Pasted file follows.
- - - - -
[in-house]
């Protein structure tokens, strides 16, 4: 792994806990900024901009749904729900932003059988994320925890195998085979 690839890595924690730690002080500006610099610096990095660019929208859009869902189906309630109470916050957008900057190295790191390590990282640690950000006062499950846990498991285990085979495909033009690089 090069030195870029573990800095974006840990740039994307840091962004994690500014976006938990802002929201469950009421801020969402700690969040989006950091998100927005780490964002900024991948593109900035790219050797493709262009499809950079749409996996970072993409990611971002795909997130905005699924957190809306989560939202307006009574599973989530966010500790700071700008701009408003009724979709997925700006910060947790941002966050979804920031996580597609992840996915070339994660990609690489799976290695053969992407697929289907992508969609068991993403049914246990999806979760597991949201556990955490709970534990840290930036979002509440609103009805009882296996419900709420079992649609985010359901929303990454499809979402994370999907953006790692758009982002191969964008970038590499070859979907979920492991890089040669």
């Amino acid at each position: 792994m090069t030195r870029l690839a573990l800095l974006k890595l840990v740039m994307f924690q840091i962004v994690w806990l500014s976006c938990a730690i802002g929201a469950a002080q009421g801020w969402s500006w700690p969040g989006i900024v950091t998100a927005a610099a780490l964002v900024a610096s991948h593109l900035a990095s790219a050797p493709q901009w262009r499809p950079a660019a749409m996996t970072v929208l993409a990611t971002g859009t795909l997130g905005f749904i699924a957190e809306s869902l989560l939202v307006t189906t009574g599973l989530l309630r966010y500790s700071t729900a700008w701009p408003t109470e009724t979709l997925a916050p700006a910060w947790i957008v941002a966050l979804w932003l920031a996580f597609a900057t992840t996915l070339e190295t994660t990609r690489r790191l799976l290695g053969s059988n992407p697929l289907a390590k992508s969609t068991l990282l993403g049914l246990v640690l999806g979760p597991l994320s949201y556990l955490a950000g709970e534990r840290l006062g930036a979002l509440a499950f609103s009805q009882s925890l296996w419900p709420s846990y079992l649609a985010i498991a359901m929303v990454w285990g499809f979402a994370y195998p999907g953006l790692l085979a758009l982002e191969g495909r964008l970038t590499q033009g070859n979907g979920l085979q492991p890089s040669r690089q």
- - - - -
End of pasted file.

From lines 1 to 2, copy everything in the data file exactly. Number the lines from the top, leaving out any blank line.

[in-house]
């Protein structure tokens, strides 16, 4: 792994806990900024901009749904729900932003059988994320925890195998085979 690839890595924690730690002080500006610099610096990095660019929208859009869902189906309630109470916050957008900057190295790191390590990282640690950000006062499950846990498991285990085979495909033009690089 090069030195870029573990800095974006840990740039994307840091962004994690500014976006938990802002929201469950009421801020969402700690969040989006950091998100927005780490964002900024991948593109900035790219050797493709262009499809950079749409996996970072993409990611971002795909997130905005699924957190809306989560939202307006009574599973989530966010500790700071700008701009408003009724979709997925700006910060947790941002966050979804920031996580597609992840996915070339994660990609690489799976290695053969992407697929289907992508969609068991993403049914246990999806979760597991949201556990955490709970534990840290930036979002509440609103009805009882296996419900709420079992649609985010359901929303990454499809979402994370999907953006790692758009982002191969964008970038590499070859979907979920492991890089040669």